Christopher Columbus and the Round Earth – A Mythconception

When I’ve asked people who it was the figured out the Earth is round, I’ve gotten a few different answers.  Some have said Galileo.  Others think it may have been Magellan.  But the answer I get most frequently; indeed, the one that seems to be the most commonly held belief, is that it was another explorer, perhaps the most famous of them all: Christopher Columbus.

Popular artist’s rendition of Columbus

Doing a quick Google search, the reasons for this answer seem to fall along a pretty straightforward path:  Columbus proved the Earth was round when he didn’t fall off of it during his journey to the New World.  But the truth is that Columbus knew the world was round because it had been pretty common knowledge for well over a thousand years by that point.

“I knew we should have listened to the Flat Earth Society!”

In fact, many men who lived long before Columbus had used various ways to prove the Earth was round.  Famed philosophers and mathematicians, like Pythagoras and Aristotle, for instance, had made observations to this effect years before even Christ is said to have been born; in some cases many hundreds of years beforehand!

The interesting thing is where exactly this myth came from:  a work by one of our most famous American storytellers, Washington Irving!  Irving, of course, is noteworthy for having written such classics of literature as “Rip Van Winkle” and “The Legend of Sleepy Hollow.”  But it was his biographical account of Columbus, “A History of the Life and Voyages of Christopher Columbus,” published in 1828, that the myth seems to have first appeared.  Before this time, writes Jeffrey Burton Russell, historian and religious studies scholar, no one believed that medieval people thought the Earth was flat.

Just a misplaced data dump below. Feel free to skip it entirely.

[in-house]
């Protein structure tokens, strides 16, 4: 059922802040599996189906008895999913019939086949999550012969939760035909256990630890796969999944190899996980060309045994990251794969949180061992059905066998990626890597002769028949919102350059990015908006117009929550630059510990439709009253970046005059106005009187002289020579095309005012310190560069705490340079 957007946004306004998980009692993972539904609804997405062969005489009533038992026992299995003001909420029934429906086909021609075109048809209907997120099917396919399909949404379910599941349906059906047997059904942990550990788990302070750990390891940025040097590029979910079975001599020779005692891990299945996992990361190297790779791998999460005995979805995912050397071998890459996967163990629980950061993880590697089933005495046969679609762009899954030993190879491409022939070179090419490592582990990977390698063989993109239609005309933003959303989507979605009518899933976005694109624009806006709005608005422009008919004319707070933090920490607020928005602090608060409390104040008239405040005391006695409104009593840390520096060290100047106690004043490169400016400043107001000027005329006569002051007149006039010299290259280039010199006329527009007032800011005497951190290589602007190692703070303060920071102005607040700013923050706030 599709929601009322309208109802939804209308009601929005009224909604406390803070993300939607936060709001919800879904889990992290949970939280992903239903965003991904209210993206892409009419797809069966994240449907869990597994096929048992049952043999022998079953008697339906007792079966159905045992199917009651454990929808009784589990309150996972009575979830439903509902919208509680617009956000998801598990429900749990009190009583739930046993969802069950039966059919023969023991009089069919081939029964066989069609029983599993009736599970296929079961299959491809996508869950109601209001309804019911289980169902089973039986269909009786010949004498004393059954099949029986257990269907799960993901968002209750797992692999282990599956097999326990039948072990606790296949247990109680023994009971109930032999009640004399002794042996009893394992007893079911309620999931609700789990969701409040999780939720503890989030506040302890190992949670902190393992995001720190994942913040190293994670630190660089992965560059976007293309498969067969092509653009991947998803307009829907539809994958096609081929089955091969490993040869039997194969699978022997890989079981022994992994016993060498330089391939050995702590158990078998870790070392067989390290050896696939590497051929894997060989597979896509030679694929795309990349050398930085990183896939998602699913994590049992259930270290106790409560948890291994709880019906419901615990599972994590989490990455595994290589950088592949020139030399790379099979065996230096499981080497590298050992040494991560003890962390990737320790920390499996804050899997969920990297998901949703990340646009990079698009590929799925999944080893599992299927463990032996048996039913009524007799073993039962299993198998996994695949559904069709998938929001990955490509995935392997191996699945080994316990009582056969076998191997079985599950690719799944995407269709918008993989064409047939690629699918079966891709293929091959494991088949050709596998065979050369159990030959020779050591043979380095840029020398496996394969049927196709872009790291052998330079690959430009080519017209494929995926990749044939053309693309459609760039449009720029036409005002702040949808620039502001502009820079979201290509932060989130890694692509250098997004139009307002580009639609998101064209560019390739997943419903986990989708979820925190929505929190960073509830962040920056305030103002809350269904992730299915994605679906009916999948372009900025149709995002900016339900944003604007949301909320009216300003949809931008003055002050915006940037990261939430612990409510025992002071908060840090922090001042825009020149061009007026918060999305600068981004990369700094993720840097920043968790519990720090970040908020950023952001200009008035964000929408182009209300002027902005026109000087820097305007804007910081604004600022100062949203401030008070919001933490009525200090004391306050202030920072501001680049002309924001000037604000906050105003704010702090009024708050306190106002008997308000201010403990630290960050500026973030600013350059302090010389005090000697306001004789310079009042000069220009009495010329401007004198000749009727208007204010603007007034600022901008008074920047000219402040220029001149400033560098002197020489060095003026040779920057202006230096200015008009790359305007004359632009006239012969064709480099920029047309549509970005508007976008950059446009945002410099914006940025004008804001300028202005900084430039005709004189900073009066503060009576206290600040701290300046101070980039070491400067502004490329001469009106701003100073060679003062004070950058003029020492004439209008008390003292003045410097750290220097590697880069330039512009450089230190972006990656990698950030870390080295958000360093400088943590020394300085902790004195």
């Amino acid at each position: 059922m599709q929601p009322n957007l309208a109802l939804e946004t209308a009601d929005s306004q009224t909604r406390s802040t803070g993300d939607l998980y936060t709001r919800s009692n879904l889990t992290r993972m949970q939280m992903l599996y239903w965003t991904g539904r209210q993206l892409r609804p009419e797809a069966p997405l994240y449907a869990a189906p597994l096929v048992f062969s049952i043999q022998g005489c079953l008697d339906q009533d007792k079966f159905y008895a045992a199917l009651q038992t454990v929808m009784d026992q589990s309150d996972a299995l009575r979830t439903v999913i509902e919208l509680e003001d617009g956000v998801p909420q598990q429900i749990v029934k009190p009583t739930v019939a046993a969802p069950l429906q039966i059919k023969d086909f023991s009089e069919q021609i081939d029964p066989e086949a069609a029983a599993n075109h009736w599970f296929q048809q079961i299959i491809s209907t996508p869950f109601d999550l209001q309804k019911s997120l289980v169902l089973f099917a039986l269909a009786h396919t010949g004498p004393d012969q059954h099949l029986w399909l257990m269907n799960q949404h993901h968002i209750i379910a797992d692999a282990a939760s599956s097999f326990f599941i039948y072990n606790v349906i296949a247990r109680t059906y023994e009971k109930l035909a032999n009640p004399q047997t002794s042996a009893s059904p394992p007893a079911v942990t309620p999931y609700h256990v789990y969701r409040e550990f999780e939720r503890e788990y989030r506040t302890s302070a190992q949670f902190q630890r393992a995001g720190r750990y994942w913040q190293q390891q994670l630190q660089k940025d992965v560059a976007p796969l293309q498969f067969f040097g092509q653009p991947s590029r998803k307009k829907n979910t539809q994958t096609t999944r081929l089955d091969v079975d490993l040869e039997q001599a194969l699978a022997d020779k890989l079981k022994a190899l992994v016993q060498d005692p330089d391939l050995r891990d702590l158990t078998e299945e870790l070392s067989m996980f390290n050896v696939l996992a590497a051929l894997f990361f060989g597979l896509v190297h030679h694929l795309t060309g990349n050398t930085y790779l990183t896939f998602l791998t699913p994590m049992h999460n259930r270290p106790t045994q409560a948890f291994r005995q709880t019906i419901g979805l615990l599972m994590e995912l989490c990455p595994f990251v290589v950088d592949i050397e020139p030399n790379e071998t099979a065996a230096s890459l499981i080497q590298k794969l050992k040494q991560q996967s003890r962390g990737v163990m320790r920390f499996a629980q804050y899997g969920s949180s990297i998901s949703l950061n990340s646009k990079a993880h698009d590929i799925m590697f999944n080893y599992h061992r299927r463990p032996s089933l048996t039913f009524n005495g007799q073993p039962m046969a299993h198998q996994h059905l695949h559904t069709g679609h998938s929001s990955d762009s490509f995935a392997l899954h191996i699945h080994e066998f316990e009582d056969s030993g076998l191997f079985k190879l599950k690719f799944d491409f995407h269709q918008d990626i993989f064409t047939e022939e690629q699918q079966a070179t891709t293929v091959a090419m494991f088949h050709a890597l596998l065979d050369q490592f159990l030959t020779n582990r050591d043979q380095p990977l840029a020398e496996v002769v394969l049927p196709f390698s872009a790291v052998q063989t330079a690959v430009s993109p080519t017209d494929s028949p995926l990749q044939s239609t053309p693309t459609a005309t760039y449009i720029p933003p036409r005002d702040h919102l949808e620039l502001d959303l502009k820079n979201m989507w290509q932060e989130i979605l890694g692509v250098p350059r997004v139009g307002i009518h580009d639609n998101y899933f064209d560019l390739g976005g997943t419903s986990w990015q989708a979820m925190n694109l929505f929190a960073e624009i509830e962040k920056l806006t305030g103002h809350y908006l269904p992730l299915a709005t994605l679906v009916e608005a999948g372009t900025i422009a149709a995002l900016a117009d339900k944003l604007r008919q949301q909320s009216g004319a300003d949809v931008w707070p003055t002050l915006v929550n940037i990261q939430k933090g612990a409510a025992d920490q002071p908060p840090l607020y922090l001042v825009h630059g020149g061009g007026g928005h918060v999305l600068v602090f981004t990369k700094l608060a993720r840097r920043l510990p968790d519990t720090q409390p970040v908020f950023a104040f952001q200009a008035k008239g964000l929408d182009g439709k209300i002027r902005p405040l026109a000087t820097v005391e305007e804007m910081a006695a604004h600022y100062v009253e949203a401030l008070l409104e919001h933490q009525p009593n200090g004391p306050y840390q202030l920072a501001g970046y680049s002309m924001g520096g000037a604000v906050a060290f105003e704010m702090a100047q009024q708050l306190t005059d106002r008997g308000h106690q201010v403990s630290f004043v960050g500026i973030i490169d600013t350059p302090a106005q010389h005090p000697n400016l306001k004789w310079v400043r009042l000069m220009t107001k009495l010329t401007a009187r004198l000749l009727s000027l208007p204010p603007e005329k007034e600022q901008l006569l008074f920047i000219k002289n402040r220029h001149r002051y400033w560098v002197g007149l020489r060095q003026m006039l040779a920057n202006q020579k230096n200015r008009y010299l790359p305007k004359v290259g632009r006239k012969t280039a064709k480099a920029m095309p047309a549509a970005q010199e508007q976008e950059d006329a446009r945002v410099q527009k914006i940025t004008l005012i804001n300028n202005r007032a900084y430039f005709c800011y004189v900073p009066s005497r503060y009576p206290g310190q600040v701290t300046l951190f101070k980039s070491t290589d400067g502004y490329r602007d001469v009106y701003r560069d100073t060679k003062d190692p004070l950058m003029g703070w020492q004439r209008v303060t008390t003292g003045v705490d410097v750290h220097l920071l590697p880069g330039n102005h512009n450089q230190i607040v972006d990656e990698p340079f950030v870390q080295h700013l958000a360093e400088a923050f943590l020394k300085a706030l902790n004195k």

In “The Myth of the Flat Earth,” a paper which summarizes his book, “Inventing the Flat Earth:  Columbus and Modern Historians,” Russell writes that “This vast web of falsehood was invented and (then) propagated by the influential historian John Draper (1811-1882) and many prestigious followers, such as Andrew Dickson White (1832-1918), the president of Cornell University, who made sure that the false account was perpetrated in texts, encyclopedias, and even allegedly serious scholarship, down to the present day.” 

Surely, a true testament of the power of the media to not only entertain, but also to deceive.

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3 thoughts on “Christopher Columbus and the Round Earth – A Mythconception

  1. I think it is interesting that popular modern belief is that people during the Middle Ages and early Renaissance thought the earth was flat. Having not read any of these authors I want to comment that I believe a lot of myths like this arise from a common idea that people nowadays are somehow smarter than people from the past. An idea that is enforced by our technological advancements. We have cars, planes, scientific methods and we don't live in mud huts.

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